by MP John Hayes
In his poem ‘The English Flag’ Rudyard Kipling wrote ‘what should they know of England who only England knows?’
As a champion of the British Empire, Kipling was keenly aware that experience of other cultures often gives us a fuller appreciation of what is unique and special about our own way of life.
At that time it was taken for granted that everyone here was part of a shared British culture, deeply ingrained in every part of our society. If he were writing today though, Kipling would doubtless worry that many no longer have such an understanding. It is a cause for concern, not celebration, that some know far more about the habits and practices that prevail in the world beyond our shores than they do about their own country.
Recent appalling revelations about Islamic fundamentalists distorting the curriculum at six schools in Birmingham is a timely reminder of the need for constant vigilance in protecting the British way of life.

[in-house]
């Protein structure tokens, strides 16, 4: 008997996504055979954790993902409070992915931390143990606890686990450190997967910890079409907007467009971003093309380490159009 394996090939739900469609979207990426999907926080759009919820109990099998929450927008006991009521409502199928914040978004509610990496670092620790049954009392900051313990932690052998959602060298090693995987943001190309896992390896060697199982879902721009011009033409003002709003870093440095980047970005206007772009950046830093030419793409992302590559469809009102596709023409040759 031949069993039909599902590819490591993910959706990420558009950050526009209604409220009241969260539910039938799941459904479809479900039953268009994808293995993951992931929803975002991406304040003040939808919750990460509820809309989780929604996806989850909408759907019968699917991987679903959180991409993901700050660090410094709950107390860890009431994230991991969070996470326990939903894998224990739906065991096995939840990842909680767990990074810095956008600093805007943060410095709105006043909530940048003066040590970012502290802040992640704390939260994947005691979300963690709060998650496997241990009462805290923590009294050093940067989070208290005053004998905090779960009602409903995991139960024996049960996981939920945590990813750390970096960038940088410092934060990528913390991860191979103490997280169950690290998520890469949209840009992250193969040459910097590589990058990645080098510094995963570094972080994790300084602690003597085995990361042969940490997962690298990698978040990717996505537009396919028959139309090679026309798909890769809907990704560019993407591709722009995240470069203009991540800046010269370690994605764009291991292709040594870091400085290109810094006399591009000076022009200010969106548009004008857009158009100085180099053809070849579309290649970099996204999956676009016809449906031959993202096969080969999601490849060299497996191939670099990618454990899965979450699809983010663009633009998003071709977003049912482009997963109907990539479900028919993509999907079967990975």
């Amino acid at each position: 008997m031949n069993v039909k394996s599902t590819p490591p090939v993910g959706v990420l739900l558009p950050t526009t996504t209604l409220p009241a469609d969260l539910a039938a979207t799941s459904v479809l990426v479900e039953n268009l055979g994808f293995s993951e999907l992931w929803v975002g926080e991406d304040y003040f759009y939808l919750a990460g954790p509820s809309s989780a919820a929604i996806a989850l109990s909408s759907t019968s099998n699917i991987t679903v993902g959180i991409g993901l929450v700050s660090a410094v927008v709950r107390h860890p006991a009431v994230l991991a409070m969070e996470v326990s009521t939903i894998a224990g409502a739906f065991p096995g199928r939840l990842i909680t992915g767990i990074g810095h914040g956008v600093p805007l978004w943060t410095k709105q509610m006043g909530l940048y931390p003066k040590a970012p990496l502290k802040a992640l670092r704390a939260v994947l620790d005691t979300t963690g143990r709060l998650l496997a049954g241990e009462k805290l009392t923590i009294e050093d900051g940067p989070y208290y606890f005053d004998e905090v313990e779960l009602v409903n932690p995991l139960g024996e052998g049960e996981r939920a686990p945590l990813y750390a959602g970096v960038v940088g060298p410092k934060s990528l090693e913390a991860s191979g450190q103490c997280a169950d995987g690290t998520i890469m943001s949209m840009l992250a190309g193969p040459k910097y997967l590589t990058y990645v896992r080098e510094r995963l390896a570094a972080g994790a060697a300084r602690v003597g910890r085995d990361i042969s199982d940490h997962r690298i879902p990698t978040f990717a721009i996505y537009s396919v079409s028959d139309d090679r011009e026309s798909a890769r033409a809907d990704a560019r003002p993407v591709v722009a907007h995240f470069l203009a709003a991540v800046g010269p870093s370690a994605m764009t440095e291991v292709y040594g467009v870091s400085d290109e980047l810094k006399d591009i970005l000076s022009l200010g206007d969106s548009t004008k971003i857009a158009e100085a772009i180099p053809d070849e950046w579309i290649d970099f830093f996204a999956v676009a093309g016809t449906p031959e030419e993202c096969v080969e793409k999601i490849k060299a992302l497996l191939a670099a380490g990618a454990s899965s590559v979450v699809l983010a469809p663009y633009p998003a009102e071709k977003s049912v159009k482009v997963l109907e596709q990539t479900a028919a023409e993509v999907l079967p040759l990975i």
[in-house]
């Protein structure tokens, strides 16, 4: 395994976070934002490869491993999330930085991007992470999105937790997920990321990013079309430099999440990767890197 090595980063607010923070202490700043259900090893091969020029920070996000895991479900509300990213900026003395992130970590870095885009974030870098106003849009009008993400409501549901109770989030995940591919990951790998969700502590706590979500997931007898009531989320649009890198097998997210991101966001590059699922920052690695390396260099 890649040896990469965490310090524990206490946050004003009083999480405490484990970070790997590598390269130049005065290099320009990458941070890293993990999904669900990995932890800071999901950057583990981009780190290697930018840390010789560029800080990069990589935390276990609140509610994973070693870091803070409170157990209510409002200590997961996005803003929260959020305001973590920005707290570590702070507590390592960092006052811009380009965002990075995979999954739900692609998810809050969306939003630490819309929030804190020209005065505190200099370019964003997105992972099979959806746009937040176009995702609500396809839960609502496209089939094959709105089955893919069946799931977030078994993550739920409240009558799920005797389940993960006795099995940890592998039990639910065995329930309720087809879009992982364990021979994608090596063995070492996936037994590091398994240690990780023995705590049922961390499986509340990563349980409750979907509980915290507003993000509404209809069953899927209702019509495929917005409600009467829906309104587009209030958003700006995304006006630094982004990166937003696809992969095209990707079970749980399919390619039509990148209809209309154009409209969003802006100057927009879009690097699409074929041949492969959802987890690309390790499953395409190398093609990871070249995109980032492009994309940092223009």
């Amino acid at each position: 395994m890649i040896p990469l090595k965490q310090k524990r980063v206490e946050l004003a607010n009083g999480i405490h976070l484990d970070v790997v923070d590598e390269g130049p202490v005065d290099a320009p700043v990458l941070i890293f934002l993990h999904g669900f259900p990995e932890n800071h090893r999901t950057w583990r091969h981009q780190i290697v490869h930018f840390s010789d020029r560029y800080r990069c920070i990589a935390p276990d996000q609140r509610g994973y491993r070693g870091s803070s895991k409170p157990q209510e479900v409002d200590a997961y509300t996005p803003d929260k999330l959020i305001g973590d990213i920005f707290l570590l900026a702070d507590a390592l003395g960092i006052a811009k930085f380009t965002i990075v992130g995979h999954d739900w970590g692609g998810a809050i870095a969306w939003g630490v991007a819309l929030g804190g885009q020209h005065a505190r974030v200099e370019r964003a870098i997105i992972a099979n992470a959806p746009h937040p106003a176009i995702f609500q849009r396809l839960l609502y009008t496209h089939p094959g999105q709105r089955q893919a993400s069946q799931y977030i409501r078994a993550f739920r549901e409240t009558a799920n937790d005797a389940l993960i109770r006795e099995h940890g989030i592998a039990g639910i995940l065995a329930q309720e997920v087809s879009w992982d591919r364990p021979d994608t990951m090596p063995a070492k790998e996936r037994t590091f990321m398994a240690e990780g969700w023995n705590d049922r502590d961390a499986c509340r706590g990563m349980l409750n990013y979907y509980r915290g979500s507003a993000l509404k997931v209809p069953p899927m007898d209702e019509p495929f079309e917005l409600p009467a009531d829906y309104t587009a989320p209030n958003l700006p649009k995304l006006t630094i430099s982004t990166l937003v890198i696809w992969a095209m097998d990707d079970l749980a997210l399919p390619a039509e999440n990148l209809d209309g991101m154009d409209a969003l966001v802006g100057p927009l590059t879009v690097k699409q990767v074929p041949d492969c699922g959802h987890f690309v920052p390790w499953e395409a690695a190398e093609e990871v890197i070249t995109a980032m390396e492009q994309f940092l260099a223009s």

There can be no excuses for such people and no compromise with them. As the Prime Minister said, our values are inclusive, enabling everyone to play a full part in our society. They are the values of freedom under the rule of law, belief in personal and social responsibility and, above all, respect for the British institutions that safeguard our wellbeing by maintaining our sense of shared belonging.
This week I met the Education Secretary Michael Gove to support his announcement that from September all schools in England will be required to actively promote British values – as good schools here in South Holland and the Deepings and elsewhere always have done. We should be proud of the values and traditions that have secured peace, freedom and democracy for us and for the generations of Britons that came before us. It is our duty to pass these values on, so that generations to come can draw inspiration from all that is special about the British way of life.